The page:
On March 12 at 9:00 AM, the Center for Technology Innovation will host an event at the Brookings Institution titled "How can public policy keep up with technological change?" where Tom Wheeler will discuss his recently published book “From Gutenberg to Google: The History of Our Future.” RSVP to attend the event here.
With Democrats in control of the House of Representatives, at least one chamber of Congress could be poised to meaningfully update consumer and competition protection rules for the internet age. In doing so, they would be well advised to follow Republican Theodore Roosevelt’s efforts in the industrial age.
The similarities between Roosevelt’s era and today are striking. Like today, the new technology of the early 20th century drove development of products that significantly improved individual lives. At the same time, the barons of industry amassed huge market power to crush competition and accumulate great wealth.
In his 1905 inaugural address, Roosevelt delivered a message that is as relevant as the latest tweet. “Modern life is both complex and intense, and the tremendous changes wrought by the extraordinary industrial development of the last half of the century are felt in every fiber of our political and social being.” It was time for the nation to “approach these problems with unbending, unflinching purpose to solve them aright.”
The economic powerhouses of which Roosevelt spoke were of two types: the networks that connected the nation and those that used the networks. The economic powerhouses of the internet era have the same structure: dominant providers of internet access and dominant digital platforms that ride on them.
Roosevelt laid out a governing philosophy in a speech to the Philadelphia Union League Club:
“Neither the people nor any other free people will permanently tolerate the use of the vast power conferred by vast wealth, and especially by wealth in its corporate form, without lodging somewhere in the government the still higher power of seeing that this power, in addition to being used in the interest of the individual or individuals possessing it, is also used for and not against the interests of the people as a whole.”
Oversight of the internet economy is no different. Today, the internet barons are making the rules for the new economy. Roosevelt’s admonition is simple: There must be a “still higher power” that makes rules for the protection of the public interest.
For too long, policymakers have been unwilling to touch the idea of rules for those who dominate the internet. With the benefit of the doubt, perhaps they feared losing the magic of something they did not understand. The Trump administration, however, has left no doubt that their actions benefit what TR called “wealth in its corporate form.”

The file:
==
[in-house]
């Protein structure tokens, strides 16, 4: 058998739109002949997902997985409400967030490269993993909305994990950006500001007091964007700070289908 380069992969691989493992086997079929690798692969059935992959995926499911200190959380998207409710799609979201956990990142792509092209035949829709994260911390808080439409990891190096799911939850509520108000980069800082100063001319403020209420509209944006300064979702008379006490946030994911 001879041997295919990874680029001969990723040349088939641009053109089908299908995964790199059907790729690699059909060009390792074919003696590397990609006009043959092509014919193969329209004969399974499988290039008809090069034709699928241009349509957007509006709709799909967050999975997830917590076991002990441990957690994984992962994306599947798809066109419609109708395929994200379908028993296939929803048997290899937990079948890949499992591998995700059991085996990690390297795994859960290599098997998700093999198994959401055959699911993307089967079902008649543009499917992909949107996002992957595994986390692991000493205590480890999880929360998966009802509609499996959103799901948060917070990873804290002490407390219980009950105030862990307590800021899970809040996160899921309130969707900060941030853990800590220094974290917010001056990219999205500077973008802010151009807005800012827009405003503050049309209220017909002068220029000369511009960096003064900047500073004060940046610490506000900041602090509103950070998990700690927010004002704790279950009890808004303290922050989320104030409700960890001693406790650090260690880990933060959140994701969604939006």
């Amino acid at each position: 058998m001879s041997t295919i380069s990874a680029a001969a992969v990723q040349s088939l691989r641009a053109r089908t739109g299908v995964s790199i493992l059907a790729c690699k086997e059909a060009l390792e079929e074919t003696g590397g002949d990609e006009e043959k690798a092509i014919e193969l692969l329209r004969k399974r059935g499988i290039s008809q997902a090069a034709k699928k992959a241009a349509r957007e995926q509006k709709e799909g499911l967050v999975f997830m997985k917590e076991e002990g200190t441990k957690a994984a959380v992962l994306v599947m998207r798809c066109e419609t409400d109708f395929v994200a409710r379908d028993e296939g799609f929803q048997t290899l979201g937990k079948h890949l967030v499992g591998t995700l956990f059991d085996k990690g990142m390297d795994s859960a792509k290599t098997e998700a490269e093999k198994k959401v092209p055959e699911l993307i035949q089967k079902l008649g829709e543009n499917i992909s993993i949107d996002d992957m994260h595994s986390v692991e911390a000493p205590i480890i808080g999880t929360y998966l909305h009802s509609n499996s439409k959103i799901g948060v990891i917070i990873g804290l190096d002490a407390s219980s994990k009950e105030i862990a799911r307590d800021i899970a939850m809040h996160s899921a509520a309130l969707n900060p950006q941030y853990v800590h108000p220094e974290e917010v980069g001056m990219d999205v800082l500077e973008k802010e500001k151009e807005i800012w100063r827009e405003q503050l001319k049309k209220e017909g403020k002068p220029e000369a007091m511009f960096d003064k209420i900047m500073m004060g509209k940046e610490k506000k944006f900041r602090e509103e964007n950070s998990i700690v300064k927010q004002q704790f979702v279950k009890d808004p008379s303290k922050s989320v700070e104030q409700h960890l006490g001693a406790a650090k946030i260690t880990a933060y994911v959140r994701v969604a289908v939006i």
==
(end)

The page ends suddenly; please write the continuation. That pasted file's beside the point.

If we are to import TR’s challenge to “approach these problems with unbending, unflinching purpose to solve them aright,” what should be done?
Today, like a century earlier, the first step in rebalancing between the people and the powerful begins with oversight of the dominant network. Roosevelt spoke of the necessity to “keep the great highways of commerce open alike to all in reasonable and equitable terms.” In the 21st century, that highway is the internet. Keeping it open on a non-discriminatory basis has been labeled “net neutrality.” On February 1, the Court of Appeals for the District of Columbia heard the appeal of the Trump Federal Communications Commission’s (FCC) repeal of the Obama FCC’s Open Internet Rule. Democrat lawmakers have introduced legislation in both the House and Senate that codifies the principles of meaningful net neutrality. Reversing the Trump FCC or Congress passing a new law would be the first step toward protecting “the interests of the people as a whole” in the digital era.
The second step comes with the establishment of rules for those who ride on the internet. The Trump Federal Trade Commission (FTC) has made noises, but has yet to step up to this challenge. Speaker Nancy Pelosi (D-CA), sounding like TR, proposed an “Internet Bill of Rights” that begins with the straightforward statement, “it is essential to provide Americans with basic protections online.” Those protections start with a “duty of care”—the obligation to reduce the risks of the digital companies’ practices harming consumers. Today’s internet barons behave just as the industrial barons in Roosevelt’s day, making decisions based on their own interests. New rules need to supersede those self-interests with a basic duty to protect both consumers and competition.
The digital companies are not bad actors—they just have taken advantage of the lack of oversight of their activities. They have acted in accord with human nature and economic self-interest. It is time to return to Roosevelt’s admonition that government exercise its “still higher power” to see that the tremendous technological advances are used in “the interests of the people as a whole.”